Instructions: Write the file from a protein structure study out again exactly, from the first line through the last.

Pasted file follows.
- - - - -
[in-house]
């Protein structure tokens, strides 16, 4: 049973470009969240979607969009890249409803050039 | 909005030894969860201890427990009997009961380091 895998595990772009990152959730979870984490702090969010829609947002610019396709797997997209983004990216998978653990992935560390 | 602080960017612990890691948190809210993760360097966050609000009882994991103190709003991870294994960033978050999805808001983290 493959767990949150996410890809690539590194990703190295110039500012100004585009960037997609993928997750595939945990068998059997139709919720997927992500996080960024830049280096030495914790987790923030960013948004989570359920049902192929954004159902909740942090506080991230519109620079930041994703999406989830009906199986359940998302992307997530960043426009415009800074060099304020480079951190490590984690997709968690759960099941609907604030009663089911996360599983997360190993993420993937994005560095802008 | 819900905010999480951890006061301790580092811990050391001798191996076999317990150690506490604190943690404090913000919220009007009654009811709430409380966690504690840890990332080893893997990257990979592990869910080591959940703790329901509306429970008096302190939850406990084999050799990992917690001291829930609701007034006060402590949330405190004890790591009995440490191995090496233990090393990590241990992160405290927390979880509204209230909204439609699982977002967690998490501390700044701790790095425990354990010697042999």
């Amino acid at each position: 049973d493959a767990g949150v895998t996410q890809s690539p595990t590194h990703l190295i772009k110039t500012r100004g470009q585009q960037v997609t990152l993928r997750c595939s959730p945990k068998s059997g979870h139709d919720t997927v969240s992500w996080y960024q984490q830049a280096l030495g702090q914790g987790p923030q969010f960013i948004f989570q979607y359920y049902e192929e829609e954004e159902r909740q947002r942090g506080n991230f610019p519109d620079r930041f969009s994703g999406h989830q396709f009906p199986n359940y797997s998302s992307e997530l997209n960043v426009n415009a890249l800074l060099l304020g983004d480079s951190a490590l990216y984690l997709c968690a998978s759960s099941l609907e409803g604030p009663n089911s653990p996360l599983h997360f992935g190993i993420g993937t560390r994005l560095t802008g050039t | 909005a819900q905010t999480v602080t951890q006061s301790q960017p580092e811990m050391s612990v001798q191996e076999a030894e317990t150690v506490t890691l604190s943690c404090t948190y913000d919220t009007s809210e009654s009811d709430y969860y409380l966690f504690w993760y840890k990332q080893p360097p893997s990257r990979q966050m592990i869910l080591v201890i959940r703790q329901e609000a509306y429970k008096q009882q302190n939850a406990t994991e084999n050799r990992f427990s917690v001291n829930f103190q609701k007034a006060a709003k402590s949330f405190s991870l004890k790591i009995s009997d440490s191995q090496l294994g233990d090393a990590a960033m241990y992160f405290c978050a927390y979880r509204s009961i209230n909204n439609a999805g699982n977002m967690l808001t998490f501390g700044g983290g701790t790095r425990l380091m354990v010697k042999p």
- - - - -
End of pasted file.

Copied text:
[in-house]
């Protein structure tokens, strides 16, 4: 049973470009969240979607969009890249409803050039 | 909005030894969860201890427990009997009961380091 895998595990772009990152959730979870984490702090969010829609947002610019396709797997997209983004990216998978653990992935560390 | 602080960017612990890691948190809210993760360097966050609000009882994991103190709003991870294994960033978050999805808001983290 493959767990949150996410890809690539590194990703190295110039500012100004585009960037997609993928997750595939945990068998059997139709919720997927992500996080960024830049280096030495914790987790923030960013948004989570359920049902192929954004159902909740942090506080991230519109620079930041994703999406989830009906199986359940998302992307997530960043426009415009800074060099304020480079951190490590984690997709968690759960099941609907604030009663089911996360599983997360190993993420993937994005560095802008 | 819900905010999480951890006061301790580092811990050391001798191996076999317990150690506490604190943690404090913000919220009007009654009811709430409380966690504690840890990332080893893997990257990979592990869910080591959940703790329901509306429970008096302190939850406990084999050799990992917690001291829930609701007034006060402590949330405190004890790591009995440490191995090496233990090393990590241990992160405290927390979880509204209230909204439609699982977002967690998490501390700044701790790095425990354990010697042999």
């Amino acid at each position: 049973d493959a767990g949150v895998t996410q890809s690539p595990t590194h990703l190295i772009k110039t500012r100004g470009q585009q960037v997609t990152l993928r997750c595939s959730p945990k068998s059997g979870h139709d919720t997927v969240s992500w996080y960024q984490q830049a280096l030495g702090q914790g987790p923030q969010f960013i948004f989570q979607y359920y049902e192929e829609e954004e159902r909740q947002r942090g506080n991230f610019p519109d620079r930041f969009s994703g999406h989830q396709f009906p199986n359940y797997s998302s992307e997530l997209n960043v426009n415009a890249l800074l060099l304020g983004d480079s951190a490590l990216y984690l997709c968690a998978s759960s099941l609907e409803g604030p009663n089911s653990p996360l599983h997360f992935g190993i993420g993937t560390r994005l560095t802008g050039t | 909005a819900q905010t999480v602080t951890q006061s301790q960017p580092e811990m050391s612990v001798q191996e076999a030894e317990t150690v506490t890691l604190s943690c404090t948190y913000d919220t009007s809210e009654s009811d709430y969860y409380l966690f504690w993760y840890k990332q080893p360097p893997s990257r990979q966050m592990i869910l080591v201890i959940r703790q329901e609000a509306y429970k008096q009882q302190n939850a406990t994991e084999n050799r990992f427990s917690v001291n829930f103190q609701k007034a006060a709003k402590s949330f405190s991870l004890k790591i009995s009997d440490s191995q090496l294994g233990d090393a990590a960033m241990y992160f405290c978050a927390y979880r509204s009961i209230n909204n439609a999805g699982n977002m967690l808001t998490f501390g700044g983290g701790t790095r425990l380091m354990v010697k042999p």